"I feel good," Aybar said, adding that it's "not 100 percent yet." There is some residual soreness he hopes to work out so he'll be able to "go ahead and play my game, keep moving."
The Angels have Brandon Wood at shortstop for now, with Maicer Izturis on the 15-day disabled list with an ill-timed left forearm strain.
An MRI of Aybar's left knee revealed what was described as "meniscus damage," with a reference to cartilage disturbance. But the good news was that nothing was mentioned about a tear, and according to Aybar, "they said the ligament's good, everything's good."
Manager Mike Scioscia said the club feels "very optimistic the last few days ... with how the ligaments responded. The report from Dr. [Lewis] Yocum was very clear as far as the ligaments were intact. The cartilage got banged up a little bit.
"Hopefully, he's just a little banged up. Shortstop is a position, outside of catching, that's probably the most demanding on the field as far as agility, diving and getting up to make plays. As far as the progress he's made the last few days, we're very encouraged. We're not going to know where he is until the next few days."
Halos sign compensation picks, one more
CHICAGO -- The Angels announced the signings Friday of three selections in the 2010 First-Year Player Draft, including a pair of compensation picks after the first round.
Shortstop Taylor Lindsey, from Desert Mountain High School in Scottsdale, Ariz., and center fielder Ryan Bolden of Madison (Miss.) Central High School agreed to terms. Lindsey, a 6-foot, 185-pound left-handed hitter, was the No. 37 overall pick. Bolden, 6-foot-3 and 185 pound and a right-hander batter who throws left, arrived three choices later. Both are 18 years old.
Also signed was left-handed pitcher Aaron Meade, a 10th-round pick and No. 324 overall. At 6-foot-2 and 175 pounds, Meade is 22, from Missouri State.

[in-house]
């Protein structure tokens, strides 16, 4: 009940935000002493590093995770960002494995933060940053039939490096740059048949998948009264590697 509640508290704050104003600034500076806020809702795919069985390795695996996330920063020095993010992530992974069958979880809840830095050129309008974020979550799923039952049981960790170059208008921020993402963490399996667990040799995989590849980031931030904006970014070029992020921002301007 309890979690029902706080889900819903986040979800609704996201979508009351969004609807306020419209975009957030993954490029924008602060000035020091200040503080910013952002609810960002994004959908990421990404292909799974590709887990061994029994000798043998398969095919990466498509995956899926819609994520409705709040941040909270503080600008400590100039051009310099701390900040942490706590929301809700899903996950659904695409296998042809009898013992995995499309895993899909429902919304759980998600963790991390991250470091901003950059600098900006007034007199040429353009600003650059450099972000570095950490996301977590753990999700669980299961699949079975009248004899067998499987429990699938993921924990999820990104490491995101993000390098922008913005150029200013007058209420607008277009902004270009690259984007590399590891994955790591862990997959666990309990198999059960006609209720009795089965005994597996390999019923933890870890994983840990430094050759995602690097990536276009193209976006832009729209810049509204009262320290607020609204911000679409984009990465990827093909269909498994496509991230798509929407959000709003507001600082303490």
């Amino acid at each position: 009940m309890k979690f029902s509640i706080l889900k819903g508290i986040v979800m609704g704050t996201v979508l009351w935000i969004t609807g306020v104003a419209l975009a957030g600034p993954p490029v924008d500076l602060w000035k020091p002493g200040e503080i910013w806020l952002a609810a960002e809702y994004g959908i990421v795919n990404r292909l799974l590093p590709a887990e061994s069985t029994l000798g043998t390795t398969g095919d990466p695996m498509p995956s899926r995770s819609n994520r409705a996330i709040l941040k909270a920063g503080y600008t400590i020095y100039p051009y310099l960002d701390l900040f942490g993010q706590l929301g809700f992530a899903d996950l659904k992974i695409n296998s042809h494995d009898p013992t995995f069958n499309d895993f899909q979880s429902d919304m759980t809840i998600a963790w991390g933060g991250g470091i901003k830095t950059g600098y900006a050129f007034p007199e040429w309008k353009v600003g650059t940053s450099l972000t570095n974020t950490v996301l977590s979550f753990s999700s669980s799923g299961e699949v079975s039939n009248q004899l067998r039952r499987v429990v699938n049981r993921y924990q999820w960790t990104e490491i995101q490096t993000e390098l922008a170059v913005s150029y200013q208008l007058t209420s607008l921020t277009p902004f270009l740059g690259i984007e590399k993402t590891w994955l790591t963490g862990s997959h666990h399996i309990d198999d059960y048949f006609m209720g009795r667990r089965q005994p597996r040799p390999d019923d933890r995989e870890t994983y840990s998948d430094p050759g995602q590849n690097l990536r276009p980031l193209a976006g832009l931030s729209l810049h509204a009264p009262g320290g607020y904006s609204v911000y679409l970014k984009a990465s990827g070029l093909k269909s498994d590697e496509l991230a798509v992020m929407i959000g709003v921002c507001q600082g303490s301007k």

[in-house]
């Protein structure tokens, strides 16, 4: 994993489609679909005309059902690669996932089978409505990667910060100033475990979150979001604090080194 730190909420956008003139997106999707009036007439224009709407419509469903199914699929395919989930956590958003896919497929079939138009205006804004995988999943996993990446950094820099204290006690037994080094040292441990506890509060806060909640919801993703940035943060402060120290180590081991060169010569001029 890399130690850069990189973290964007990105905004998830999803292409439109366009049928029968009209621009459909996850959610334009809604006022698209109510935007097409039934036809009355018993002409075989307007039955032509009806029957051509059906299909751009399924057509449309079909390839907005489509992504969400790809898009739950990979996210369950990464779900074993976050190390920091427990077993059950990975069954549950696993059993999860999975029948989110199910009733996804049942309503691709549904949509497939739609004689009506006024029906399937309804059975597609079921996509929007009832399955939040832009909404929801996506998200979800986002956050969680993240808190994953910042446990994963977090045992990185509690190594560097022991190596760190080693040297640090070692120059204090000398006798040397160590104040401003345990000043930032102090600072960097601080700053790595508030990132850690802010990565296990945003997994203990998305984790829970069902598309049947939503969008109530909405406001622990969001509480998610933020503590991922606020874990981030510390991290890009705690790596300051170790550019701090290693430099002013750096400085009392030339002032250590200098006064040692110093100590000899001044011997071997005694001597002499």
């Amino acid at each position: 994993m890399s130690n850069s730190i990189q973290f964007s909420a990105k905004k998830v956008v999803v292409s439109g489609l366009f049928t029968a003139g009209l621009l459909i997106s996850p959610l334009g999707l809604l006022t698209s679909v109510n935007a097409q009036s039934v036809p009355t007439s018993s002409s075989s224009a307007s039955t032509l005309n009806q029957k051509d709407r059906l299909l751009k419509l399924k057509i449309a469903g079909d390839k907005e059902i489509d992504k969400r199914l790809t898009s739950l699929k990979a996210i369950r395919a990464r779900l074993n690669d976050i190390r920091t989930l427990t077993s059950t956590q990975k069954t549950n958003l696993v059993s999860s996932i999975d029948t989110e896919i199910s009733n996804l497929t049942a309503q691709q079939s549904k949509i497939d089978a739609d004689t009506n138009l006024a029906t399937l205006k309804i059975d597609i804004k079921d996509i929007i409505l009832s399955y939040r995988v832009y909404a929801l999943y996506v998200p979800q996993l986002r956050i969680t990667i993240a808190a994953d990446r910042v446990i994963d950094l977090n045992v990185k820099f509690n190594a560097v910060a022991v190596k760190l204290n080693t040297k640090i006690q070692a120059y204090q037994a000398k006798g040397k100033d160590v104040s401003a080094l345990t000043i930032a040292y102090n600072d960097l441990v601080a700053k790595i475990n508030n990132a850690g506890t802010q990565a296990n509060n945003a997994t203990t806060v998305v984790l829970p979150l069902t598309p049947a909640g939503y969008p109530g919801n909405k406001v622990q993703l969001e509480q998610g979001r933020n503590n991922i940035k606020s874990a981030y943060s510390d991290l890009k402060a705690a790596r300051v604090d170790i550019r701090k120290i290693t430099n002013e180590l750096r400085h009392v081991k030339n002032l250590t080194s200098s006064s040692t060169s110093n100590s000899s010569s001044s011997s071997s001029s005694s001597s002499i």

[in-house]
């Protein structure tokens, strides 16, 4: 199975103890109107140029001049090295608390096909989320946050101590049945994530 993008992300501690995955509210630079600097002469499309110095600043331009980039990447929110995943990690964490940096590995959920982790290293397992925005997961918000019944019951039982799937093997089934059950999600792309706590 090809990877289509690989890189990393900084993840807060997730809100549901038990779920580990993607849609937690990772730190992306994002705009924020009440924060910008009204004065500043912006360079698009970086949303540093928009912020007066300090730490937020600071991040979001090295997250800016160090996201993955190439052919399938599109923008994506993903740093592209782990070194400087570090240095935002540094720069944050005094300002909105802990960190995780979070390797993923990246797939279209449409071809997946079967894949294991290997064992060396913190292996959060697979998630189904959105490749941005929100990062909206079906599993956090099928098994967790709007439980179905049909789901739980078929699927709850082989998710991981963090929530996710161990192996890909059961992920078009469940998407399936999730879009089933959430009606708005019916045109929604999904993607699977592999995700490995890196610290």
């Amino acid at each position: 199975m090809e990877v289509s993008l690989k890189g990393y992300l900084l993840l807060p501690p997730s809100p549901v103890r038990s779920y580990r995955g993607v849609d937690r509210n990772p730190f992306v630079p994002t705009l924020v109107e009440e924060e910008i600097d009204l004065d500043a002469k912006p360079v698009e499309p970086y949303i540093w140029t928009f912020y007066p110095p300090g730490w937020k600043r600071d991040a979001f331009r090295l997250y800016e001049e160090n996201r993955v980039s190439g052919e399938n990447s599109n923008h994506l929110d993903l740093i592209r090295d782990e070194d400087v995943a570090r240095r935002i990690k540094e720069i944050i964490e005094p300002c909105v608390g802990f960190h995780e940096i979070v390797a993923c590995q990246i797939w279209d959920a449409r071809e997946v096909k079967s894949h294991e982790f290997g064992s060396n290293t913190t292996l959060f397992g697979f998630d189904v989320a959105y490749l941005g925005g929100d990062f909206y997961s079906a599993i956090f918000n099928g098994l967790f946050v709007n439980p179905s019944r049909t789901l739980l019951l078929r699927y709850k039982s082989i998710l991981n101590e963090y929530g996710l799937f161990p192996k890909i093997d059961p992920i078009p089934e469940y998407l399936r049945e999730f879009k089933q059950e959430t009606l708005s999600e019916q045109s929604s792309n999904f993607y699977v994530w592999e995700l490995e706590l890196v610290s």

Angels third baseman Kevin Frandsen was rewarded for his hot hitting (.368 in 57 at-bats) with a promotion to the No. 2 spot in the order on Friday at Wrigley Field between Howard Kendrick and Bobby Abreu. It's the first time Frandsen has hit higher than seventh. ... Hideki Matsui entered the series with a .526 career average in 19 at-bats against the Cubs, with two homers and seven RBIs. He was in the lineup, batting fifth, for the series opener and figures to play again on Sunday against right-hander Carlos Zambrano if he makes it through Friday's game in good shape. Southpaw Ted Lilly goes on Saturday for Chicago, which should have Juan Rivera in left. ... Angels center fielder Torii Hunter makes no secret of his enjoyment of Interleague Play with the fresh challenges and environments it provides. Hunter's career numbers against the National League reflect his attitude, and it is shared by teammate Bobby Abreu. Hunter and Abreu are among six active players with at least 125 runs scored and RBIs in Interleague competition, joining Alex Rodriguez, former Angels star Vladimir Guerrero, Jim Thome and Jason Giambi. Abreu entered Friday second to A-Rod in runs scored with 141 and has 133 RBIs against the NL. Hunter has 125 runs, 131 RBIs coming into the weekend series against the Cubs. ... Hunter entered Friday third in the American League in RBIs since April 28 with 39. ... The Angels' 16-6 record since May 25 was tied for the best in the Majors. Since May 14, they lead the AL at 22-11. They had won of their past 12 road games. ... Thursday's off-day provided a much-needed breather. The Angels had played on 33 of the previous 34 days.
Lyle Spencer is a reporter for MLB.com. This story was not subject to the approval of Major League Baseball or its clubs.